Iberdrola will lead an international consortium aiming to install a floating wind turbine of more than 10MW in Norway and will soon join another floating wind demonstration project in Spain.
The project in Norway, called FLAGSHIP, gathers Iberdrola, Core-Marine, Cener, IHC, Zabala Innovation Consulting, Olav Olsen, Kvaerner, UnitechSubsea, Met Centre, EDF, DTU and DNV-GL.
The international consortium will design, fabricate, install and operate a floating offshore wind turbine using a 10+ MW turbine and a semi-submersible floating concrete structure (OO-Star Wind Floater). The floating wind turbine will be tested in the North Sea, at the Met Centre in Norway.
The main objective of the FLAGSHIP project – developed as part of the European Commission’s Horizon 2020 programme – is to help reduce the LCOE (Levelised Cost of Energy) for floating offshore wind to a range of between 40-60€/MWh by 2030, driven by economies of scale, competitive supply chains and a variety of innovations, according to Iberdrola.
Regarding the floating demonstration project in Spain, Iberdrola said that the plans for this project were moving forward, with specific details to be finalised and published this year.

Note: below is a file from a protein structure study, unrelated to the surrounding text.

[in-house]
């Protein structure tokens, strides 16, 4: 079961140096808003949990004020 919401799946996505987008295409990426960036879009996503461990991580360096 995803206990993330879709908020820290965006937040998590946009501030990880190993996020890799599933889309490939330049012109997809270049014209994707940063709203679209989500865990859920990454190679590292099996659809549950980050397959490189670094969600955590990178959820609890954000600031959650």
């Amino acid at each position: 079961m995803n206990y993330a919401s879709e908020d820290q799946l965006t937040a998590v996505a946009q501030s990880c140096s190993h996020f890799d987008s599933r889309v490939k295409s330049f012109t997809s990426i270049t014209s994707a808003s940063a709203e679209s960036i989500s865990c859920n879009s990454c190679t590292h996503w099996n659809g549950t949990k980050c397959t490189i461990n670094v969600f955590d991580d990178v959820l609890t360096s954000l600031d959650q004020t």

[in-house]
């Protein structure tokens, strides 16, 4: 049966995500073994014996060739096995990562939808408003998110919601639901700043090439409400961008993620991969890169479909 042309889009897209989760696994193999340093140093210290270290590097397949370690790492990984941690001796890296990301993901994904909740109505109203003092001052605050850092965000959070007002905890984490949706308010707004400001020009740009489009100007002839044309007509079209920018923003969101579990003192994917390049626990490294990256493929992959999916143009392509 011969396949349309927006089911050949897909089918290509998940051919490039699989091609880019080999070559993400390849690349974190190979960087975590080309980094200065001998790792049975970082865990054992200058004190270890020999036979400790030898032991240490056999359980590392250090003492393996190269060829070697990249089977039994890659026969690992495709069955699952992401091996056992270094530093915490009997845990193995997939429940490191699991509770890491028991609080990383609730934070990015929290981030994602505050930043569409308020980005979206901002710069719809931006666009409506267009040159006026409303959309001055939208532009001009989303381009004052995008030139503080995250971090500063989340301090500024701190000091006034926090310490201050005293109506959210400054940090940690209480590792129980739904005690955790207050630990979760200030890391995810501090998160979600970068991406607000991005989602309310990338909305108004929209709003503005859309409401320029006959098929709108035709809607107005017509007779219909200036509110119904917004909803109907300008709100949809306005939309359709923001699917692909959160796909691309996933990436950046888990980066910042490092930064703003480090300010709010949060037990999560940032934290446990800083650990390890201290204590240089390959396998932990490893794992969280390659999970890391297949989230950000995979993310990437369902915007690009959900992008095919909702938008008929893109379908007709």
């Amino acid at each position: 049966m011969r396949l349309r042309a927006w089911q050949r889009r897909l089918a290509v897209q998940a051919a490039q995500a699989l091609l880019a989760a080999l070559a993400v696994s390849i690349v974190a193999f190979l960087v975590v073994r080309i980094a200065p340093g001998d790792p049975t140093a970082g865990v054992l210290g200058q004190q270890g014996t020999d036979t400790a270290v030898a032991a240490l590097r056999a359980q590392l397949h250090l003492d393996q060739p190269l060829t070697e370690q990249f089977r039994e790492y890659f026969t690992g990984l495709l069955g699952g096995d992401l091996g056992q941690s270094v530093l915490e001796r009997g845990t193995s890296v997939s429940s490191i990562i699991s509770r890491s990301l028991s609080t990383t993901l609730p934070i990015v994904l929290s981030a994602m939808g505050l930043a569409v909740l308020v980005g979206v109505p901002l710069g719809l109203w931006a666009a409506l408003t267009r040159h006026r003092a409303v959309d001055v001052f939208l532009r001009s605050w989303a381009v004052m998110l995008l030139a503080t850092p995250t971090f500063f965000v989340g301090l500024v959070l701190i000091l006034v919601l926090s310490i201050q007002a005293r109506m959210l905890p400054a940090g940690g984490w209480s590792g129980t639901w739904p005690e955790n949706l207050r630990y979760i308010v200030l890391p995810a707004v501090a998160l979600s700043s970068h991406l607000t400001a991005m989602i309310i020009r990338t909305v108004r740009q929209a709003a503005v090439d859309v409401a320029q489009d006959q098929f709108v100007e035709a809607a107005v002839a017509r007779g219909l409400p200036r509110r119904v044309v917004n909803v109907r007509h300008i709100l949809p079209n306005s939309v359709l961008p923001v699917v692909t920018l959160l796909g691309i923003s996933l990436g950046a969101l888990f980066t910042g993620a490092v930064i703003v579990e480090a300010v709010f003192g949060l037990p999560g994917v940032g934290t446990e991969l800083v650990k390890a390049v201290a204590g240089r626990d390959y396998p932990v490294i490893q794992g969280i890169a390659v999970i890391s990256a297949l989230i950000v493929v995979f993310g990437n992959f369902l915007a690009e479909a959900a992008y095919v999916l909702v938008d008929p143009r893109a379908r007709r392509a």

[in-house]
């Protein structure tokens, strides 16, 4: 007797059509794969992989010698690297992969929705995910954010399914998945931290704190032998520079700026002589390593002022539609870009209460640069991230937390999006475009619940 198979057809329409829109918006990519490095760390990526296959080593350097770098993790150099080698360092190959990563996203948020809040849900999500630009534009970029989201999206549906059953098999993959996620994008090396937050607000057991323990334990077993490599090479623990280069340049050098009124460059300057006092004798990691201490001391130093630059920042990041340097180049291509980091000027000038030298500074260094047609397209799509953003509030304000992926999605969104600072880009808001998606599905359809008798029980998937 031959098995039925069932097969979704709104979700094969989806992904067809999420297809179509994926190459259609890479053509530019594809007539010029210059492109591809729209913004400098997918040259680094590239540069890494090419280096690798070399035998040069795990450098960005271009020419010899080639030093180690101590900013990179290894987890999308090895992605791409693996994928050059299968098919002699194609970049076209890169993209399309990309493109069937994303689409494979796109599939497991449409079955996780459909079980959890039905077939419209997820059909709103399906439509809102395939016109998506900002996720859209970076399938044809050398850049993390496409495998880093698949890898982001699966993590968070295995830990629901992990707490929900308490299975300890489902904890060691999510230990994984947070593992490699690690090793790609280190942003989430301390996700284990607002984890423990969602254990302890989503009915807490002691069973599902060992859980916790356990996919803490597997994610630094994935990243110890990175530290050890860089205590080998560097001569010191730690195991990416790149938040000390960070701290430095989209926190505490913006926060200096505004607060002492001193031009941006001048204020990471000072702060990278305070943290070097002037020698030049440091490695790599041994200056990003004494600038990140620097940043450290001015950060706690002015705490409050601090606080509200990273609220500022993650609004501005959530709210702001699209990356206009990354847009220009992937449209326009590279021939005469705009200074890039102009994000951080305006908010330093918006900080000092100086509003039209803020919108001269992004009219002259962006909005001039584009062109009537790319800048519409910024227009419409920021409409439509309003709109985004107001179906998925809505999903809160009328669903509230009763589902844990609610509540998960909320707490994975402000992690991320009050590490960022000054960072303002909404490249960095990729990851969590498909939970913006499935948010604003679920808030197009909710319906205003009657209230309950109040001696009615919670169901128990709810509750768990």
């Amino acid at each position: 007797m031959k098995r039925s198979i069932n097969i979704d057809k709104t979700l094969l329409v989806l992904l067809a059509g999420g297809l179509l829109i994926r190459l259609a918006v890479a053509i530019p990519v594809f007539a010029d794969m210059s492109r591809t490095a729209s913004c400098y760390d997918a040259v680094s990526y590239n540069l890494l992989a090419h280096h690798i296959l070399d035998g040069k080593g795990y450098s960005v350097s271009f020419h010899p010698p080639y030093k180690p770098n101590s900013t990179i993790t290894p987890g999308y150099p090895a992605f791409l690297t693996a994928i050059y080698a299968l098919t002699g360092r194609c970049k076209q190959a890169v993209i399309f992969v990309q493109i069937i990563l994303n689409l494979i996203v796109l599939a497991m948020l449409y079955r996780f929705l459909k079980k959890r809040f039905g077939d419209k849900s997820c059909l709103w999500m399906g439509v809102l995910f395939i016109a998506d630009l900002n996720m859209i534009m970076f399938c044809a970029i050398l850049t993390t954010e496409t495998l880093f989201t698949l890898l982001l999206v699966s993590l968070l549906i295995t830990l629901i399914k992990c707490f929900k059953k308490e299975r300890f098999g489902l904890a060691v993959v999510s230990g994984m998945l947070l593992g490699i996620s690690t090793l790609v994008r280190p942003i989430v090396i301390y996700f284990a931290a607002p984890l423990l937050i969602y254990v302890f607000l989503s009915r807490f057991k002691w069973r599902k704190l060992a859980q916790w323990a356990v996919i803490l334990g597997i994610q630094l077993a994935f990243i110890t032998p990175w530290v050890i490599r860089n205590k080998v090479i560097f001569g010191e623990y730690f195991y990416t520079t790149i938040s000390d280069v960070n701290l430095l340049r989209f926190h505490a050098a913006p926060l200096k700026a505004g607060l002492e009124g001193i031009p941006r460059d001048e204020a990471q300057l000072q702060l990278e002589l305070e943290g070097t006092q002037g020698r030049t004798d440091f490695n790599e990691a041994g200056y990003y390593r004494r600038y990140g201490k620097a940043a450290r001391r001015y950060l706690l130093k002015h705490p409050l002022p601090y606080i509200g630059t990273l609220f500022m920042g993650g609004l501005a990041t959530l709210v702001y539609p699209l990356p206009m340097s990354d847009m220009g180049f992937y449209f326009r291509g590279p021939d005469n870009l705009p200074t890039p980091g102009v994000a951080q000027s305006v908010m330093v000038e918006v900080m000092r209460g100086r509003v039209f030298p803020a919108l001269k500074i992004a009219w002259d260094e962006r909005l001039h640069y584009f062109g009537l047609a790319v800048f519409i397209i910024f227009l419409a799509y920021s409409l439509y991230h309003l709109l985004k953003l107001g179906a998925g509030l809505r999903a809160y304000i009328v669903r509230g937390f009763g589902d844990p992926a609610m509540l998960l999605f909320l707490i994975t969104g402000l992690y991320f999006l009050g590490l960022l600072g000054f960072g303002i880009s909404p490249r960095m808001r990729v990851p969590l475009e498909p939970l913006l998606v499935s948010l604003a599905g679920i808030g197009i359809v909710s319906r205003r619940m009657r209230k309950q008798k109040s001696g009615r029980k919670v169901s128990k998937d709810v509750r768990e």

The project in Spain aims to utilise a different technology to that planned in Norway, and would see fabrication undertaken in the Basque Country, with deployment in waters around the Canary Islands or in the BIMEP (Basque Country).
“Iberdrola aims to be a leading player in the floating offshore wind sector, and the demonstration projects that we are developing will ensure we are ready for engaging in large-scale commercial floating wind projects in the near future,” said Jonathan Cole, Iberdrola’s Global Managing Director for Offshore Wind.
“There is tremendous potential globally for floating technology, as it will open up new markets where water conditions restrict the development of traditional offshore projects. We are not tied to any one technology, and we have had a team actively analysing all developments in the sector for many years. Now is the right time to move from research and development in to putting turbines in the water and increasing our knowledge,” Cole said.